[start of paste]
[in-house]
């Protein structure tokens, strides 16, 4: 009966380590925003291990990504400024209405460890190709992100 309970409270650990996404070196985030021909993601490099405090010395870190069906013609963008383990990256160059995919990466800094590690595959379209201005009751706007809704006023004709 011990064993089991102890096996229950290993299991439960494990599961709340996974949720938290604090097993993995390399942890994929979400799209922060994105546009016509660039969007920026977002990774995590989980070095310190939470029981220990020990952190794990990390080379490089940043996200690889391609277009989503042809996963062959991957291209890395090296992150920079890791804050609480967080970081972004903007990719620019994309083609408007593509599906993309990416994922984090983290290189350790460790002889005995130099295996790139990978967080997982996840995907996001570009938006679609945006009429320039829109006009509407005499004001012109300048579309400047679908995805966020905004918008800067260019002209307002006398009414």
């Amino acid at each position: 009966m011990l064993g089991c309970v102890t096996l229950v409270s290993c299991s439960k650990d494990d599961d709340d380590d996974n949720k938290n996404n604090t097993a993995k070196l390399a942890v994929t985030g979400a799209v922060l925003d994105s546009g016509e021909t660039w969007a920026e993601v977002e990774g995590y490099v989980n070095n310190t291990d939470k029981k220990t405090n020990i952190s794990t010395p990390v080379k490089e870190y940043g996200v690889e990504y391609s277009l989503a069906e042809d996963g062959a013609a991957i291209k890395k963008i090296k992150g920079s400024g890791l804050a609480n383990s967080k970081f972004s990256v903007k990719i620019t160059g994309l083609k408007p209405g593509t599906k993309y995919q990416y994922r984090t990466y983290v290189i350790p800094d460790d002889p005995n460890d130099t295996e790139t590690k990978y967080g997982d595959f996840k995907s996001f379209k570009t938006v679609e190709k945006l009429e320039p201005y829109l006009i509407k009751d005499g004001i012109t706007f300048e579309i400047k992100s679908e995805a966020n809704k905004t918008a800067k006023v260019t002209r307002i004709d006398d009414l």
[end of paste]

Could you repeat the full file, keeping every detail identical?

[in-house]
């Protein structure tokens, strides 16, 4: 009966380590925003291990990504400024209405460890190709992100 309970409270650990996404070196985030021909993601490099405090010395870190069906013609963008383990990256160059995919990466800094590690595959379209201005009751706007809704006023004709 011990064993089991102890096996229950290993299991439960494990599961709340996974949720938290604090097993993995390399942890994929979400799209922060994105546009016509660039969007920026977002990774995590989980070095310190939470029981220990020990952190794990990390080379490089940043996200690889391609277009989503042809996963062959991957291209890395090296992150920079890791804050609480967080970081972004903007990719620019994309083609408007593509599906993309990416994922984090983290290189350790460790002889005995130099295996790139990978967080997982996840995907996001570009938006679609945006009429320039829109006009509407005499004001012109300048579309400047679908995805966020905004918008800067260019002209307002006398009414």
């Amino acid at each position: 009966m011990l064993g089991c309970v102890t096996l229950v409270s290993c299991s439960k650990d494990d599961d709340d380590d996974n949720k938290n996404n604090t097993a993995k070196l390399a942890v994929t985030g979400a799209v922060l925003d994105s546009g016509e021909t660039w969007a920026e993601v977002e990774g995590y490099v989980n070095n310190t291990d939470k029981k220990t405090n020990i952190s794990t010395p990390v080379k490089e870190y940043g996200v690889e990504y391609s277009l989503a069906e042809d996963g062959a013609a991957i291209k890395k963008i090296k992150g920079s400024g890791l804050a609480n383990s967080k970081f972004s990256v903007k990719i620019t160059g994309l083609k408007p209405g593509t599906k993309y995919q990416y994922r984090t990466y983290v290189i350790p800094d460790d002889p005995n460890d130099t295996e790139t590690k990978y967080g997982d595959f996840k995907s996001f379209k570009t938006v679609e190709k945006l009429e320039p201005y829109l006009i509407k009751d005499g004001i012109t706007f300048e579309i400047k992100s679908e995805a966020n809704k905004t918008a800067k006023v260019t002209r307002i004709d006398d009414l």